Otto Wagner (1841-1918), Austrian architect and teacher, advocated a breakaway from historicist architecture and became a founder of modern European architecture.
Otto Wagner was born in Vienna, Austria, on July 13, 1841. First he attended the Technical University there; in 1860 he attended the Bauakademie in Berlin; and in 1861-1863 he studied at the Academy of Fine Arts in Vienna. Up to 1894 Wagner's architectural practice was fully in the prevalent Neo-Renaissance and Neo-Baroque modes. This can be seen in the private dwelling Rennweg 3 in Vienna from 1889, a Baroque, palacelike residence with rather conventional decoration. Wagner's 1897-1898 project for an academy of fine arts combined classical planning principles inspired from the Roman imperial fora with an aggressive monumentality; however, the open metallic crown with floral decoration which topped the main building was a distinctly modern element.
In 1894 Wagner was appointed professor of architecture at the Vienna Academy of Fine Arts, replacing Carl von Hasenauer, and Wagner held that position until 1913. In his remarkable inaugural lecture, Wagner, who was already in his fifties, declared himself absolutely and without reservation in favor of a modern architecture in response to modern needs and condemned all stylistic imitation as false and inappropriate. This inaugural lecture, which epitomized Wagner's philosophy of architecture and design, was published in the following year as a book under the title Moderne Architektur. Shortly thereafter this book was made available to the American public by N. Clifford Ricker, who translated it and published it first in serialized form in 1901 in the Brickbuilder and in the following year as a book.
The functionalist message that Wagner set forth was that "Modern art must yield for us modern ideas, forms created for us, which represent our abilities, our acts, and our preferences" and that "Objects resulting from modern views … harmonize perfectly with our surroundings, but copied and imitated objects never do." Moreover, Wagner repeated verbatim the famous functionalist principle advocated by the great German architect Gottfried Semper: "Necessity is the sole mistress of art," to which he subsequently added his own emphasis on structure and materials.
Wagner's outspoken, strongly rationalist functionalism was indeed more revolutionary than his architecture. In 1894 he was commissioned to design the stations of the elevated and underground railroad (Stadtbahn) of Vienna. The stations that he designed at the start were in a rather conventional historicist mode. This, however, changed drastically in later stations, presumably under the influence of his pupils Josef Hoffmann and Josef Maria Olbrich, both of whom worked for him for several years. Thus in the later stations, such as the Hofpavillon in Schönbrunn and the Karlsplatz Station, Wagner used the historicist formal vocabulary in a freer and more innovative manner. In his blocks of flats in Vienna, such as Linke Wienzeile 38 and 40 of 1898, Wagner adorned the facades, which were essentially inspired from Renaissance palace architecture, with bold flat ornament, purely Art Nouveau in character. In that year Wagner joined the Vienna Secession, remaining a member until 1905.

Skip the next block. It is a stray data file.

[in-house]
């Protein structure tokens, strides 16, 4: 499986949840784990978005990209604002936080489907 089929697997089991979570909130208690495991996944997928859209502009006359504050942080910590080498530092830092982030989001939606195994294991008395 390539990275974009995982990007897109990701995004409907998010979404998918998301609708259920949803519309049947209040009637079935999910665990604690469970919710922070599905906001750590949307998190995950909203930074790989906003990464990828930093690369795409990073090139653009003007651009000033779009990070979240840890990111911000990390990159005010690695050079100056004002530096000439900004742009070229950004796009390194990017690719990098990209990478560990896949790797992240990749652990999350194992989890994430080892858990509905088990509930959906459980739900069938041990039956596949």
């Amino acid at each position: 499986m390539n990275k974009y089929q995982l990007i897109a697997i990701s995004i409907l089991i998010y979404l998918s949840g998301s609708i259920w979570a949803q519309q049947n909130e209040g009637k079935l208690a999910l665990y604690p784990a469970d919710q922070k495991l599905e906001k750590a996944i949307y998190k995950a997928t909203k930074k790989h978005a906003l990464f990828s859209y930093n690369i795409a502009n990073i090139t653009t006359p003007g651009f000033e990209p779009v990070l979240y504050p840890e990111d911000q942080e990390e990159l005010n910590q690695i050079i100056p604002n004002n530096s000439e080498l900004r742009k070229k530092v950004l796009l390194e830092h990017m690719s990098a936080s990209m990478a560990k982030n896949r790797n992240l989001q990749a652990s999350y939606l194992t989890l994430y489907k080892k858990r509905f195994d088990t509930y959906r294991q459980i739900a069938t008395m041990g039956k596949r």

After the turn of the century, Wagner started throwing off the Art Nouveau influence. His work in the new mode culminated in Sankt Leopold, the church of the Steinhof Asylum in Penzing outside Vienna, built in 1904-1907. This was a large cruciform edifice with a hemispherical dome raised on a cylindrical drum. There was abundant decoration, but this had been submitted to a linear stylization and was kept within rectangles and squares. Although remotely Byzantinesque in character, it appeared nonhistoricist and very much in the spirit of the work of younger architects such as Josef Maria Olbrich and Peter Behrens. Wagner's masterpiece of the time was the Postal Savings Bank in Vienna of 1904-1906, a work characterized by linearity, smoothness, and crispness of design. The external walls were covered by marble revetments held in place by exposed aluminum fastenings. The interior, equally striking in its lightness and in the elegant use of exposed metal and glass, secured Wagner a place among the 20th-century pioneers. Wagner died in Vienna on April 11, 1918.
Through his 1894 lecture, which was published as a book in numerous editions, Wagner facilitated greatly the reform of architectural practice and the establishment of modern design principles, such as honest use of materials, especially steel; rejection of historicist formal vocabulary; and preference for simplicity and clarity of form. His own work remained tied to tradition much longer, although it became increasingly modern after the turn of the century. Among his works, the Vienna railroad with its stations and the Postal Savings Bank provided exemplary solutions to contemporary and relatively new architectural problems. His theories and teachings, on the other hand, exercised a broad and fruitful influence and found their full realization in the work of subsequent generations.
Wagner is discussed in Henry-Russell Hitchcock, Architecture: Nineteenth and Twentieth Centuries (4th ed., 1977); Leonardo Benevolo, History of Modern Architecture, 2 vols. (1977); and Nikolaus Pevsner, Pioneers of Modern Design: from William Morris to Walter Gropius (2d ed., 1975). The best sources on his life and work are in German—Josef A. Lux, Otto Wagner (1914) and an exhibition catalogue Otto Wagner: das Werk des Architeckten 1841-1918 (1964); many of his beautiful drawings and sketches are published in Die Kunst des Otto Wagner (1984).
Geretsegger, Heinz, Otto Wagner 1841-1918: the expanding city, the beginning of modern architecture, New York: Rizzoli, 1979. □